I'm very pleased to have multi-published author, Ann Gimpel, visiting with me today! She took time to answer all of my rather long questions and I'm happy we crossed paths. Following her short bio is the interview, and then we'll be treated to a glimpse of one of her novellas, "Destiny's Shadow," so grab a cup of tea or coffee or maybe hot chocolate and sit with us a while :-)
About the Author
Ann Gimpel is a clinical psychologist, with a Jungian bent. Avocations include mountaineering, skiing, wilderness photography and, of course, writing. A lifelong aficionado of the unusual, she began writing speculative fiction a few years ago. Since then her short fiction has appeared in a number of webzines and anthologies. Two novels, Psyche’s Prophecy, and its sequel, Psyche’s Search, have been published by Gypsy Shadow Publishing, a small press. A husband, grown children, grandchildren and three wolf hybrids round out her family.
@AnnGimpel (for Twitter)
Interview with Ann Gimpel
When I had more time, I did quite a bit of editing to help people. I still do some, but it’s very time consuming and as I’ve written more, my time has shrunk to nearly nothing.
Thanks so much for hosting me! What great questions! They really required some thought.
1. When did you know you wanted to be a writer? What were some of your first steps toward making your dream a reality? How would you say most of your stories are conceived? Dreams? Research? Experience?
I’ve always written, but for most of my life it was report-type things or research documents. I spend a lot of time in the backcountry, which means hours of “alone time.” Stories always ran around in my head on those trips. I can’t tell you exactly why, but after a Labor Day trip in 2008 to climb Bear Creek Spire, I came home, sat at the keyboard, and began writing. Three months later I had a novel. It wasn’t very good, but it was a start. Somewhere between writing that novel—which has been totally retooled and will be released by Desert Breeze Publishing this July as Fortune’s Scion— and its sequel, the reality that I might be able to be a writer took root. I was still working full time, so I sandwiched writing in between things, but I wrote every day I wasn’t in the backcountry.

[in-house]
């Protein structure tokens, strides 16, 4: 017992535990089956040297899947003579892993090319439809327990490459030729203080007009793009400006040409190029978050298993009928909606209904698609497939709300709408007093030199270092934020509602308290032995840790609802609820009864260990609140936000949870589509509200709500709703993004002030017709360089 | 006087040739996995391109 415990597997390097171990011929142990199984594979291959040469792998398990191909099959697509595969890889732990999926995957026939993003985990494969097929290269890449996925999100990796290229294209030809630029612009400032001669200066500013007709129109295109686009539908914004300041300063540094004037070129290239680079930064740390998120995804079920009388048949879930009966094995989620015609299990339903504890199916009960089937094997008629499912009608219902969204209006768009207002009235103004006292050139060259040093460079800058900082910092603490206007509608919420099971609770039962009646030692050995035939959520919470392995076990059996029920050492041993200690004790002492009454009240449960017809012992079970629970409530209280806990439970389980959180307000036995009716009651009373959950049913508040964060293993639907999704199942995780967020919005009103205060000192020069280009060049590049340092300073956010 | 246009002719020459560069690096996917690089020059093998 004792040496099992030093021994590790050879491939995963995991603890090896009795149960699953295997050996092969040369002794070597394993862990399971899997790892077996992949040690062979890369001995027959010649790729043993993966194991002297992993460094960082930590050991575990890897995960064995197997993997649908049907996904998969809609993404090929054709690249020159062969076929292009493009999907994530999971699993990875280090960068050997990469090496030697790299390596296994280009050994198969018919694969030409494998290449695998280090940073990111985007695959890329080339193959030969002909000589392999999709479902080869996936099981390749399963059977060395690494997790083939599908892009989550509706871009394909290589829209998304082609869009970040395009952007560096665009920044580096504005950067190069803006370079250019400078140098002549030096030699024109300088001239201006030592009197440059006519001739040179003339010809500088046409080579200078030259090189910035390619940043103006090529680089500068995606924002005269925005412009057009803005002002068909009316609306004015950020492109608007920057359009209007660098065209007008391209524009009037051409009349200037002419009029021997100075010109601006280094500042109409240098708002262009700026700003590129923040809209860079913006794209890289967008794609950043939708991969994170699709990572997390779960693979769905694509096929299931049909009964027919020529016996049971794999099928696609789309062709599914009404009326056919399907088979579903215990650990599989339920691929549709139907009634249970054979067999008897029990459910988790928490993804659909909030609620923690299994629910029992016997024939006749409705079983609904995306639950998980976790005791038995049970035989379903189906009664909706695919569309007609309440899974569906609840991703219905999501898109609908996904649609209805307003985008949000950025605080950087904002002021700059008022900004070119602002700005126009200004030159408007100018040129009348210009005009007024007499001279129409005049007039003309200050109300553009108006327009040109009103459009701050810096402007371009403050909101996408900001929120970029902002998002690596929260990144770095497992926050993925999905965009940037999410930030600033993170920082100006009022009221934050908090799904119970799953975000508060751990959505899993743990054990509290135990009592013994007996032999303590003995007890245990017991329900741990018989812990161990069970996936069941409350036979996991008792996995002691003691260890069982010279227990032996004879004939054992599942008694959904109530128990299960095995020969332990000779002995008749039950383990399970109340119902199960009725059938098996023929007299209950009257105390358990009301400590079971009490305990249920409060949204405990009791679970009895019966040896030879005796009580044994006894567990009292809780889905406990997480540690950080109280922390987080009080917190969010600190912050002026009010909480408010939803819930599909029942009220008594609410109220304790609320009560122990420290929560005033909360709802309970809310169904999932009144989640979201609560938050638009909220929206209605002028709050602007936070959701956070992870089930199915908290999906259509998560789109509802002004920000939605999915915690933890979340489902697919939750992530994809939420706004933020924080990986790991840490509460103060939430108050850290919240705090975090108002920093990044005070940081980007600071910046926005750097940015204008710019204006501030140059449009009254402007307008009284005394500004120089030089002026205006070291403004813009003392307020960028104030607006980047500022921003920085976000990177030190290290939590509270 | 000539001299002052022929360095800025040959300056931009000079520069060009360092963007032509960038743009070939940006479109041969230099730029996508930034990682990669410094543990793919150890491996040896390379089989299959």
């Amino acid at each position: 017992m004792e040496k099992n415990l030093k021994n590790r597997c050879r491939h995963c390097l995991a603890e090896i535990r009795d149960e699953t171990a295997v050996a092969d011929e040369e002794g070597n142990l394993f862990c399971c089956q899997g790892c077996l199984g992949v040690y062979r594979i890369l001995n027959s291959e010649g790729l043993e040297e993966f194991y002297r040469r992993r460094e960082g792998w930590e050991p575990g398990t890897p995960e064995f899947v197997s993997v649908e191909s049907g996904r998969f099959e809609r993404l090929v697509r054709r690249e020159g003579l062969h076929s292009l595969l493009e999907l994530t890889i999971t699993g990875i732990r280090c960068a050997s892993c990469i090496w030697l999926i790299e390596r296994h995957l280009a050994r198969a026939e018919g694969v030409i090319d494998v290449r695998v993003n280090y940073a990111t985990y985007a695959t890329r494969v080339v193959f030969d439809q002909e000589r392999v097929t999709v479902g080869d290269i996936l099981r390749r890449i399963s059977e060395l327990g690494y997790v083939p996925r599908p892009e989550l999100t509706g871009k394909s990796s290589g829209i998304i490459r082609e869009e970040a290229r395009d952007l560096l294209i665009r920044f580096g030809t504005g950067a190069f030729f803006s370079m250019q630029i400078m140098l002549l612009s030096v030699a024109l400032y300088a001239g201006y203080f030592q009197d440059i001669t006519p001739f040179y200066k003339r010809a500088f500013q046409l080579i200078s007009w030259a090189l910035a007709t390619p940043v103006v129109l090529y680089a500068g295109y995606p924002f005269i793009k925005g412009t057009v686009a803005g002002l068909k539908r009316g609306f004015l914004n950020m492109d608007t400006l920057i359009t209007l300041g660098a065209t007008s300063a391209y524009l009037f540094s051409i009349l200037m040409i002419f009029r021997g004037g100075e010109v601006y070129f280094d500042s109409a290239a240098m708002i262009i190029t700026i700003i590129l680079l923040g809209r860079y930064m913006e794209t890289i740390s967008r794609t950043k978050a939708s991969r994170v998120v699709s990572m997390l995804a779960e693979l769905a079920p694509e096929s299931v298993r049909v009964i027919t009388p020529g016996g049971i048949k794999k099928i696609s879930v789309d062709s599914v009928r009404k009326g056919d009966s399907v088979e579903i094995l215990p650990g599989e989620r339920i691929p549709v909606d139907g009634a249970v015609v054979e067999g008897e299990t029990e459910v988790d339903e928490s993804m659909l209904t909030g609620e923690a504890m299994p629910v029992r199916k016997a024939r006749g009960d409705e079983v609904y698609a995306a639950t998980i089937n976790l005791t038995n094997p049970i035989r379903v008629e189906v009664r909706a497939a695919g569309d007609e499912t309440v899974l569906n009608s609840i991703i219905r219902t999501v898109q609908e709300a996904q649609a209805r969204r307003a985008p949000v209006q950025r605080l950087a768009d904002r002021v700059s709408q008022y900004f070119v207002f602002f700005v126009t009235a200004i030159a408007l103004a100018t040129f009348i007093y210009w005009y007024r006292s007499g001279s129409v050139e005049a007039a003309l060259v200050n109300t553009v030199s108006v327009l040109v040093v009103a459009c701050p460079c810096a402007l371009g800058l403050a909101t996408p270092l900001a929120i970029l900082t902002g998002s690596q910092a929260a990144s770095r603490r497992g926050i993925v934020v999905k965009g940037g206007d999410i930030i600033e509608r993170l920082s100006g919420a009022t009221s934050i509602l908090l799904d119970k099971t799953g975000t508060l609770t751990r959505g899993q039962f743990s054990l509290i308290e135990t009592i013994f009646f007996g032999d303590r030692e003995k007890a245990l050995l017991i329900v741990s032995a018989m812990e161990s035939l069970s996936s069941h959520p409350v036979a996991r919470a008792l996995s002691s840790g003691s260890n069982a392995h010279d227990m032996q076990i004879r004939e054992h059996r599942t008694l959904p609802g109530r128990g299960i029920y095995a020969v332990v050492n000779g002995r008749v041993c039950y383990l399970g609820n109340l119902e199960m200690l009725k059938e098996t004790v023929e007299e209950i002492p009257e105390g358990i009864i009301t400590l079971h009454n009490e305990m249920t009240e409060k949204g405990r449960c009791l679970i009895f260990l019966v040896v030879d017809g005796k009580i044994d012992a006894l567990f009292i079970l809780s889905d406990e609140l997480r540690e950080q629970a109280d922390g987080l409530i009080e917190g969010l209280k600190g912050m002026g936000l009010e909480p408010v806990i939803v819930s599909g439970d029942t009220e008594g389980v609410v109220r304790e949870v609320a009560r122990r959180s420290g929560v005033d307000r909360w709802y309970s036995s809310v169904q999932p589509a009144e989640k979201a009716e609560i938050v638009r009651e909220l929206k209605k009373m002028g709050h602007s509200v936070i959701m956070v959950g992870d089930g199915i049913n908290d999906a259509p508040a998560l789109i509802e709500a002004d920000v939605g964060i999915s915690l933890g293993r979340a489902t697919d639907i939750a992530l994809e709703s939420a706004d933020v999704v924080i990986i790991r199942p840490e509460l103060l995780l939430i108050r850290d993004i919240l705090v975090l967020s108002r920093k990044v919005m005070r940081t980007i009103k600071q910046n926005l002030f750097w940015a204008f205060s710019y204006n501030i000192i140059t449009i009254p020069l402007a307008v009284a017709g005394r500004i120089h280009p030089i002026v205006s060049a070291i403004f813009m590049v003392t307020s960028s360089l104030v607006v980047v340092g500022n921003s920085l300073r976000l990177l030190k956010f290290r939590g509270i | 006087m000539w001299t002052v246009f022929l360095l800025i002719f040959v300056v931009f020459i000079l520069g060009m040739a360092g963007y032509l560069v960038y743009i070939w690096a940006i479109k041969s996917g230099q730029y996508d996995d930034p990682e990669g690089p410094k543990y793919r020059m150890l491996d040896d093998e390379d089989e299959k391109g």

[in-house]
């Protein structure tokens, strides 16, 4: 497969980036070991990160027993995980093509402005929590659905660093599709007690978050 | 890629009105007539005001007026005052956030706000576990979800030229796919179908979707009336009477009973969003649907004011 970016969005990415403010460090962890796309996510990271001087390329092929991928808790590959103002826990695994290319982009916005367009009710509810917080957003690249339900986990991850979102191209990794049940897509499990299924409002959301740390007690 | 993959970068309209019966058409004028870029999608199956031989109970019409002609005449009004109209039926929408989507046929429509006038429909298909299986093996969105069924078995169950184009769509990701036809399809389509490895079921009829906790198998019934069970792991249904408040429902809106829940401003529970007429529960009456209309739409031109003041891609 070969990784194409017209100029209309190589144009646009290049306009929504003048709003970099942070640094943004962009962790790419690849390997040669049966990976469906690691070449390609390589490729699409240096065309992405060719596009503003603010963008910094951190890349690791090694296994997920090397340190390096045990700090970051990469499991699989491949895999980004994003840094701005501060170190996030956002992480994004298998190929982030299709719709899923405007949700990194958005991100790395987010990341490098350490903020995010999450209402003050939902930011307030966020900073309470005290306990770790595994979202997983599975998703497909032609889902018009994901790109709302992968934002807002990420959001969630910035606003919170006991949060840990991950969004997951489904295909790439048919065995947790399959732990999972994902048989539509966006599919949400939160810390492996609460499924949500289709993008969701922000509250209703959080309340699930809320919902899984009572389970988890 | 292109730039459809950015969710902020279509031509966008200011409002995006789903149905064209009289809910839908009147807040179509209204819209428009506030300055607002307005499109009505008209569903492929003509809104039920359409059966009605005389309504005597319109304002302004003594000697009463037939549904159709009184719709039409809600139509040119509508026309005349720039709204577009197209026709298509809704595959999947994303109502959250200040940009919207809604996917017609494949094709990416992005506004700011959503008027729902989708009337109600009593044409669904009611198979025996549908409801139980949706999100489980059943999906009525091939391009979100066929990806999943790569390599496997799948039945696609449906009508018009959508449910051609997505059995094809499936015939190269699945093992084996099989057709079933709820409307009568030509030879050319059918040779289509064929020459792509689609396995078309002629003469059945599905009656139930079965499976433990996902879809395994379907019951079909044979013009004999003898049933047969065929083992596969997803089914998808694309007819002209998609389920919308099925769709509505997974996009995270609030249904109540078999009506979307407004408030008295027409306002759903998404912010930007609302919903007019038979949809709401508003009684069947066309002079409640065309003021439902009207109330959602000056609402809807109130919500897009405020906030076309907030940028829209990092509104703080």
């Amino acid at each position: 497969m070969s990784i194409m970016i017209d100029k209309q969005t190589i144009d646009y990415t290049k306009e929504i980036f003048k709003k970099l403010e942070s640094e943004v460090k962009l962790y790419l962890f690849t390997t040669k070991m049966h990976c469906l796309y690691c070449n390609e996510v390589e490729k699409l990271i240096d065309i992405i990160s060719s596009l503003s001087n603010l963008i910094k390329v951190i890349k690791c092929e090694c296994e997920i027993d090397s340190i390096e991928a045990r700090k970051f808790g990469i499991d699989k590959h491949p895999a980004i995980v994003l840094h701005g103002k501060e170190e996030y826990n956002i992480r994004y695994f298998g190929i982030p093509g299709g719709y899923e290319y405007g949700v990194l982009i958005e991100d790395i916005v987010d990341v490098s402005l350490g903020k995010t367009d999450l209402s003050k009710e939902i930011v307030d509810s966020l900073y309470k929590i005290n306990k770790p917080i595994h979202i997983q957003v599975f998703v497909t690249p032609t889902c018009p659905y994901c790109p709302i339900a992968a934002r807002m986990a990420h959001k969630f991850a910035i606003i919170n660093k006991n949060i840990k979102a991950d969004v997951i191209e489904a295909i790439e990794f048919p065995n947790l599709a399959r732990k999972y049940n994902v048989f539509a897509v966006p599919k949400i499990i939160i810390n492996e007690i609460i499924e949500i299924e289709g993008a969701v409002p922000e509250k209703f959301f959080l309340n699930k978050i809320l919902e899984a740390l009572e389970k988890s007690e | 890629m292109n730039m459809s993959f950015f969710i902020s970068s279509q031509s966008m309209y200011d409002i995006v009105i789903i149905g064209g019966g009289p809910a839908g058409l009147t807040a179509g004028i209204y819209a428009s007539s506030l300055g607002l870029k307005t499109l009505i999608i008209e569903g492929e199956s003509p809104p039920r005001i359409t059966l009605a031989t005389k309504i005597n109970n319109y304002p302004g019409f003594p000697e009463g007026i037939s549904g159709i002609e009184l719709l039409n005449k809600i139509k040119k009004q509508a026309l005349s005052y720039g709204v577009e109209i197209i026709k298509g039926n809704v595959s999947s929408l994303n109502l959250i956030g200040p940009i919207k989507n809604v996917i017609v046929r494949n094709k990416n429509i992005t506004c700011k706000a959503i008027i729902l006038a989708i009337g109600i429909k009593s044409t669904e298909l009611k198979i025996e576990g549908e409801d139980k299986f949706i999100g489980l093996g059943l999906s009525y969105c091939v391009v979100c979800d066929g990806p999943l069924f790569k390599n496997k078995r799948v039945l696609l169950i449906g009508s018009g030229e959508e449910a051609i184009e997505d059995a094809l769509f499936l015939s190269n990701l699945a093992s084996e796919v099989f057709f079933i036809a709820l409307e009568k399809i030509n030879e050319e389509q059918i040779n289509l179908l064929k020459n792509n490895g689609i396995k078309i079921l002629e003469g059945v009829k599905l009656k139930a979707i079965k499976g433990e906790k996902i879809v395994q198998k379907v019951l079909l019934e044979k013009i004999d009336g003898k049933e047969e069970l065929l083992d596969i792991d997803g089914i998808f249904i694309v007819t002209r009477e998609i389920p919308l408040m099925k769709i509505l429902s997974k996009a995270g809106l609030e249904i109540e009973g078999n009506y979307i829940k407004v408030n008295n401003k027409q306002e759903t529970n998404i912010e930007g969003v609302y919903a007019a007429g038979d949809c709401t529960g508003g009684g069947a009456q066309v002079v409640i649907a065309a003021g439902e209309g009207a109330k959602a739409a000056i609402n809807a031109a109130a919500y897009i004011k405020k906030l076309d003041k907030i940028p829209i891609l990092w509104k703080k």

My stories come to me from the imaginal world, so either sleeping or waking dreams. I do a lot of research, though, to make certain what I write is accurate.
2. What 3 things would you like readers to know about you?
I’ve spent thousands of days with a pack on my back in the mountains. I’m a psychologist by trade. I have grown children and grandchildren.
3. Tell us about your books. Genre, titles, any favorite characters? What can we look forward to from you in the near future? WIP’s, upcoming releases? Tell us a bit about your wolf hybrids. In your opinion do you need special skills to raise them? Any were or shifter stories on the horizon?
Wow! You worked a whole bunch of questions into number three! Okay, here goes. I started out writing science fiction and fantasy. I still do. I have two novels coming soon. Fortune’s Scion, is a Young Adult/New Adult urban fantasy and Earth’s Requiem (Musa Publishing) is urban fantasy. I just had a science fiction short, Three Into Two Won’t Go, in Perihelion SF Webzine and I have a weird west short, Child’s Play, coming in Aoife’s Kiss in September.
Moving on to paranormal romance: I’ve always loved reading romance, so to be able to blend fantasy elements with romance works for me as a writer. I’ve had three novellas, A Time for Everything, Gabrielle’s Cauldron, and Destiny’s Shadow, published by Liquid Silver Books. Out of the Shadows, a shifter tale set in 1700s Salem releases March 4th. I have three more paranormal romance novellas contracted with LSB and two more shifter tales under consideration. Like I said, it’s a fun genre to write in.
I raised German Shepherds for years. The wolf hybrids are actually easier. Not as aggressive. Whether it’s shepherds or hybrids, they require lots of time and patience. I spend a couple hours a day running with them (or skiing/snowshoeing in the winter). These aren’t breeds that wait patiently at home all day until their owners get home.
4. Is there a common thread in your books? How do your values show up in your writing? Jungian philosophy? What do you want readers to take from your writing?
There are several common threads in my books. One is environmental. It just can’t be accidental I have so many dystopian worlds as backdrops for my stories. In my Psyche books (The Transformation Series), the protag is a Jungian analyst. I use psychological principles to build and maintain my story characters, but it’s not a conscious process. The characters live in my head. They tell me what they’re going to do next and I go with the flow. Once I have a first draft, I’ll sometimes change things, but not often.